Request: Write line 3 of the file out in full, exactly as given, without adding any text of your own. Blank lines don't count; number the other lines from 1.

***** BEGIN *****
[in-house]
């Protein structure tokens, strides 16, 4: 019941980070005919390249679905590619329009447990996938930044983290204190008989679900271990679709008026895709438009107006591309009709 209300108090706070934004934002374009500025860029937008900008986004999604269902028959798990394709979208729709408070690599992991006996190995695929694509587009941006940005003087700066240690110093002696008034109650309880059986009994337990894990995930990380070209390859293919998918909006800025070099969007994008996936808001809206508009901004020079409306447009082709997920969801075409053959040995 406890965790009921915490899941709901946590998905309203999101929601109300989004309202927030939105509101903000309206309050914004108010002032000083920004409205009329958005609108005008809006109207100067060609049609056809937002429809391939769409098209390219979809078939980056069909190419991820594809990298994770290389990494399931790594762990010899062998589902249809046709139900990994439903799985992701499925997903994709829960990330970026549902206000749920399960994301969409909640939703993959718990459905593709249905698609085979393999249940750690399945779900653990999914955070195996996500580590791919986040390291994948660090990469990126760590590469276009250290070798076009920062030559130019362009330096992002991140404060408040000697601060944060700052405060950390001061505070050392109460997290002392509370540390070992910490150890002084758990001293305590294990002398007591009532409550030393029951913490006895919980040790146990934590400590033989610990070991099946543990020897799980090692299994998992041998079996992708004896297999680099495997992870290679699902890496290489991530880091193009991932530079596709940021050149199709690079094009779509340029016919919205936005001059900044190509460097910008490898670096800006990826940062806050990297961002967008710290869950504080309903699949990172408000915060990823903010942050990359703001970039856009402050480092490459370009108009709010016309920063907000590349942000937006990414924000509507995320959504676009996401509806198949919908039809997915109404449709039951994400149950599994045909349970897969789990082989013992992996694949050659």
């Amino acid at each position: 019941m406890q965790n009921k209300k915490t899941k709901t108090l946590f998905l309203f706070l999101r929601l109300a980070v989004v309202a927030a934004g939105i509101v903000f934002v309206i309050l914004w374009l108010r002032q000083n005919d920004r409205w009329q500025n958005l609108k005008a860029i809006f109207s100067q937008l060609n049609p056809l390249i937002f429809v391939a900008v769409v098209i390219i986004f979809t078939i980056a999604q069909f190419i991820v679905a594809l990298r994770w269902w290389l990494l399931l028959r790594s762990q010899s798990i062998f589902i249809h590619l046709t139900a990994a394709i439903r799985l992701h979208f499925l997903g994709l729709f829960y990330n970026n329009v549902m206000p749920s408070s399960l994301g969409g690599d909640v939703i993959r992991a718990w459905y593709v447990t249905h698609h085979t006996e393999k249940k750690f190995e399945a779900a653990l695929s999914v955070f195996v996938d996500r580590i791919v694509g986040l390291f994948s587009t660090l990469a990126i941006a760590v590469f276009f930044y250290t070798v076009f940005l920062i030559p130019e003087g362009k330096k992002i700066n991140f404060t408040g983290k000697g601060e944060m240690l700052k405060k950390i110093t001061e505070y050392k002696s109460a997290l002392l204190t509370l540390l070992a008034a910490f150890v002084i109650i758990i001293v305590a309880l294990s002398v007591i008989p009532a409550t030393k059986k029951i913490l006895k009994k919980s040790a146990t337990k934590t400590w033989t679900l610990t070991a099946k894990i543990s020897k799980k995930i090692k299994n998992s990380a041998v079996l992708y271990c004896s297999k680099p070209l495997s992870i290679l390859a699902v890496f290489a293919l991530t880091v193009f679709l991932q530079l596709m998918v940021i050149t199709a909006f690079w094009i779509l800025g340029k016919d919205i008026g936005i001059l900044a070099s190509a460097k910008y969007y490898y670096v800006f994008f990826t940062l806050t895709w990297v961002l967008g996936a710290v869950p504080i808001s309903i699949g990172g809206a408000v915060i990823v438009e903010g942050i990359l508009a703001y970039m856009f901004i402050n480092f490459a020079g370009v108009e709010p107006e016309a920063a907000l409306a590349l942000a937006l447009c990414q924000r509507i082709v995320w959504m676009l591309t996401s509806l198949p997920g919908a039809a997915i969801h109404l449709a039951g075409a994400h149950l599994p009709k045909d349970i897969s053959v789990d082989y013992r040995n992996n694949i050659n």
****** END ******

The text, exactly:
């Amino acid at each position: 019941m406890q965790n009921k209300k915490t899941k709901t108090l946590f998905l309203f706070l999101r929601l109300a980070v989004v309202a927030a934004g939105i509101v903000f934002v309206i309050l914004w374009l108010r002032q000083n005919d920004r409205w009329q500025n958005l609108k005008a860029i809006f109207s100067q937008l060609n049609p056809l390249i937002f429809v391939a900008v769409v098209i390219i986004f979809t078939i980056a999604q069909f190419i991820v679905a594809l990298r994770w269902w290389l990494l399931l028959r790594s762990q010899s798990i062998f589902i249809h590619l046709t139900a990994a394709i439903r799985l992701h979208f499925l997903g994709l729709f829960y990330n970026n329009v549902m206000p749920s408070s399960l994301g969409g690599d909640v939703i993959r992991a718990w459905y593709v447990t249905h698609h085979t006996e393999k249940k750690f190995e399945a779900a653990l695929s999914v955070f195996v996938d996500r580590i791919v694509g986040l390291f994948s587009t660090l990469a990126i941006a760590v590469f276009f930044y250290t070798v076009f940005l920062i030559p130019e003087g362009k330096k992002i700066n991140f404060t408040g983290k000697g601060e944060m240690l700052k405060k950390i110093t001061e505070y050392k002696s109460a997290l002392l204190t509370l540390l070992a008034a910490f150890v002084i109650i758990i001293v305590a309880l294990s002398v007591i008989p009532a409550t030393k059986k029951i913490l006895k009994k919980s040790a146990t337990k934590t400590w033989t679900l610990t070991a099946k894990i543990s020897k799980k995930i090692k299994n998992s990380a041998v079996l992708y271990c004896s297999k680099p070209l495997s992870i290679l390859a699902v890496f290489a293919l991530t880091v193009f679709l991932q530079l596709m998918v940021i050149t199709a909006f690079w094009i779509l800025g340029k016919d919205i008026g936005i001059l900044a070099s190509a460097k910008y969007y490898y670096v800006f994008f990826t940062l806050t895709w990297v961002l967008g996936a710290v869950p504080i808001s309903i699949g990172g809206a408000v915060i990823v438009e903010g942050i990359l508009a703001y970039m856009f901004i402050n480092f490459a020079g370009v108009e709010p107006e016309a920063a907000l409306a590349l942000a937006l447009c990414q924000r509507i082709v995320w959504m676009l591309t996401s509806l198949p997920g919908a039809a997915i969801h109404l449709a039951g075409a994400h149950l599994p009709k045909d349970i897969s053959v789990d082989y013992r040995n992996n694949i050659n």